Outside the megachurch world, starting a church from scratch is usually financially risky, laborious, and emotionally demanding, so evangelicals have created numerous networks to help get new churches off the ground. Arellano, for instance, is also the executive director of Exponential Español, a group that provides training, advice, and liturgical and logistical materials to leaders of more than 15 Protestant denominations, and to roughly 2,000 individual Hispanic pastors who are scattered across the country. Exponential doesn’t provide funding itself, but it connects pastors with churches and groups that do—a lifeline for church planters who aren’t tapped into a megachurch network’s largesse and who are hoping to pull off a dream on a shoestring. Sponsor churches and other evangelical groups often provide seed money. The funds, though, are usually modest loans that need to be paid back, which puts pressure on pastors to attract congregants who can start donating.
Even as Protestant institutions are prioritizing Latino outreach, Latino church plants tend to receive much less financial support than Anglo churches. According to a 2019 study on Hispanic churches, Hispanic pastors of new churches said they received an average of $13,617 from outside sources, such as sponsor churches, in their first year, whereas church plants in general averaged more than $43,000 in their first year. Rios said that some of the same evangelical organizations that provide Latino pastors with fewer funds also prohibit women from leadership positions, and are bedfellows with the Anglo evangelical leaders whose support helped elect Trump. Rios, who described the Trump era as the “breaking point” that led her to form Passion2Plant, told me, “We keep repeating our patriarchal systems in our churches because of the money. At the end of the day, that is the power structure. Who has the money? … There’s such a hypocrisy and lust for power that so many Christians are terrible witnesses for Christ.”
While Rios wants Christians to have difficult conversations that push for systemic change in their churches and communities, she knows that kind of agitation isn’t what draws most people to church. She and other pastors told me that many first-generation immigrants in particular look to church for a refuge from the many stresses of their daily life, and they want community, not political controversy. Rodriguez told me that he never talks politics in church, adding that he believes the Latino churches are attractive to newcomers because, “whether it’s perception or reality,” they’re seen as independent, not affiliated with any party or ideology: “People want love, they want joy, and they don’t want to go to a church that’s CNN versus Fox.”
As the leader of the NHCLC, however, Rodriguez has steeped himself in politics. He’s served in advisory roles in the George W. Bush, Barack Obama, and Trump administrations. While Trump was president, Rodriguez appeared on several Fox News segments, including one in July 2019, soon after Homeland Security’s Office of Inspector General issued a report describing how Latin American migrants were held in squalid and unsafe conditions in at least five detention centers. Rodriguez told viewers that the White House had organized his visit to a detention center, and “I did not find deplorable conditions ... I found amazing people on both sides.”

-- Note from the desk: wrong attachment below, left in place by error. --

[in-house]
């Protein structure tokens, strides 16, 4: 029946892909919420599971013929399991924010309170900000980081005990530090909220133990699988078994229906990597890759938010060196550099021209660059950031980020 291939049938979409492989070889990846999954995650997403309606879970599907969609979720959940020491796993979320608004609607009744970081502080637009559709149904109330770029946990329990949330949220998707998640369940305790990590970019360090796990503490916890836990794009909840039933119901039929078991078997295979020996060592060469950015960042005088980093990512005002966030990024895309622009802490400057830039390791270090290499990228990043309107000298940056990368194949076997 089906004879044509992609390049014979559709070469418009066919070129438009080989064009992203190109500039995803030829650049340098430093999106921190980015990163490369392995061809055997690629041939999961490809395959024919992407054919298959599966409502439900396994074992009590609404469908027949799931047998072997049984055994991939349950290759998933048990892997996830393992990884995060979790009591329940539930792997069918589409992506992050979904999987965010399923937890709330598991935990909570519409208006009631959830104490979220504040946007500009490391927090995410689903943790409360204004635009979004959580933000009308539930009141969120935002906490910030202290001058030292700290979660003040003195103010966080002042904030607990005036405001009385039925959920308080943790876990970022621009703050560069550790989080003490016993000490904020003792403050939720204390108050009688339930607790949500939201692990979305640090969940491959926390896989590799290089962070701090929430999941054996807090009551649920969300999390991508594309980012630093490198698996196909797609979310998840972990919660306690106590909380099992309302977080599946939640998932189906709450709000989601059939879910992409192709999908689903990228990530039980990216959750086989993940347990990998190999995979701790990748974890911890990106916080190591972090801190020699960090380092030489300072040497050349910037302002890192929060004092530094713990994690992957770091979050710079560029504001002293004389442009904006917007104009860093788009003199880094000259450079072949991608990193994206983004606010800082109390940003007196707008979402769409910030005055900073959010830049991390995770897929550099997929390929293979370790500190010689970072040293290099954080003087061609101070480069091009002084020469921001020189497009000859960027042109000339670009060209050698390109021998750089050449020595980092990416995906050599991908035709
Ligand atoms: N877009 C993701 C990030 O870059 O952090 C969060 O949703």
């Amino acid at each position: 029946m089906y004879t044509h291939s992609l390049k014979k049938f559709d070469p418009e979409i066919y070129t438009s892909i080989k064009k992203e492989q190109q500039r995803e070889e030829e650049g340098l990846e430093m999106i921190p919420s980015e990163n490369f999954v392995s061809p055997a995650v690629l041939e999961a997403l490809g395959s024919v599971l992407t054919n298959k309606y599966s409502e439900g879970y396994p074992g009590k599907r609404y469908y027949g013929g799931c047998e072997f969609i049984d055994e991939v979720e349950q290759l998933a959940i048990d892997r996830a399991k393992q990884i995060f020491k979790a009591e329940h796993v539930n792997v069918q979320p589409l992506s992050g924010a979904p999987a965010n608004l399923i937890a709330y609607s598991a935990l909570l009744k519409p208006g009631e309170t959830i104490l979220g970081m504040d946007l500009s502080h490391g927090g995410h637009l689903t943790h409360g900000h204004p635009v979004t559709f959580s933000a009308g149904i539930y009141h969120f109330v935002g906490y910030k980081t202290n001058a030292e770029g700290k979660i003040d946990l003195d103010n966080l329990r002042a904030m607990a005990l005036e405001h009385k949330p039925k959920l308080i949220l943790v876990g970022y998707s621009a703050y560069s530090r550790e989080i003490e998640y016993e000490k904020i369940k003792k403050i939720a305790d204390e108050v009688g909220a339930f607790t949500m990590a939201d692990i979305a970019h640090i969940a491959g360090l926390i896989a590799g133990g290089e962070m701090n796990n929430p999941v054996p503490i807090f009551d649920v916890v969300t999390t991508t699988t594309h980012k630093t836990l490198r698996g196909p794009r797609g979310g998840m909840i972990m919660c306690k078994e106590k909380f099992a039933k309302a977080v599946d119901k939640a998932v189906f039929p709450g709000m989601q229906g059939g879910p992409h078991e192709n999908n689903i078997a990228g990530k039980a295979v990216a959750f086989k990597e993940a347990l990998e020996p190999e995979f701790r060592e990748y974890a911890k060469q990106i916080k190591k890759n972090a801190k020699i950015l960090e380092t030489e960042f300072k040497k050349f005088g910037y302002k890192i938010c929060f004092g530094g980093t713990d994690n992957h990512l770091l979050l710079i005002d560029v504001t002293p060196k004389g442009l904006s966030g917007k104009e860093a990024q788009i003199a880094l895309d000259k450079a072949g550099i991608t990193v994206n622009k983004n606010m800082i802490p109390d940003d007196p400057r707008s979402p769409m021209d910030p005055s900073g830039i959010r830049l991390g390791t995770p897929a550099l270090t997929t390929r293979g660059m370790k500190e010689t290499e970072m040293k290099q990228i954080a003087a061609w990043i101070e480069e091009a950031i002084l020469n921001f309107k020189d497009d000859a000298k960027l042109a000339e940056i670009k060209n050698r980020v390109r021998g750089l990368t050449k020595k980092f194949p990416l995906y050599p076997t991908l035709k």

When I asked Rodriguez whether he’d had concerns about appearing on Fox, he replied, “Quite the opposite. I think it was a gut decision, and it was strategic in nature. That gave me an entryway to interact with some of the Freedom Caucus members of the House and some very conservative members of the Senate, who were asking Samuel Rodriguez, ‘What do you propose?’ Samuel Rodriguez sat down in the White House with President Trump and Vice President [Mike] Pence, and literally in my hands I had a proposal.” He told me that he floated ideas for immigration reform, including a path to citizenship for many undocumented workers, a rare opportunity he said he had only because he’d done the Fox show. Rodriguez added empathetically that his conscience is clear, because the border agents he met—“not just random people, [but] people who attend churches that are connected to our networks”—swore to him in Jesus’s name that conditions in the detention centers were fine. “Never did I ever lose a member in my Spanish-speaking ministries because of my association with POTUS.”
Rodriguez went on to assert that because Latinos don’t easily fit into racial binaries, Latino evangelicals will have a unique role in repairing the nation. “We really do believe that the Latino Church will reconcile Billy Graham’s message with Dr. King’s march,” he told me, referring to the iconic televangelist who led crusades spreading Christianity around the world. “We really do believe it’s our prophetic assignment.” Humphreys, too, told me that he considers social action central to being a faithful Christan: “The church is at its best when it engages the culture, because that’s what Jesus would do. Jesus would dine with the people at the margins.”
It’s difficult to project with certainty how Latino pastors’ cultural or political engagement will transform what it means to be an American evangelical. What remains is the fact that millions of Latino worshippers look to their religious leaders for guidance on what to believe and how to act. And although the kinds of questions that Rios and her colleagues are asking have traction in a relatively small corner among Latino justice theologians, whether those ideas catch on within larger Latino Christian circles is to be determined. It’s possible that these theologians will help bring about a political realignment, and that in the not-so-distant future, references to “evangelicals” will conjure images of Black, brown, and Indigenous pastors fighting for equity. Right now, it seems likelier that, even as the Anglo evangelicals who have helped consolidate power for the GOP continue to diminish in number, their influence will outlast them, as Latino pastors in the churches they’ve helped plant come of age and speak to a new generation, fortifying conservative culture and political power.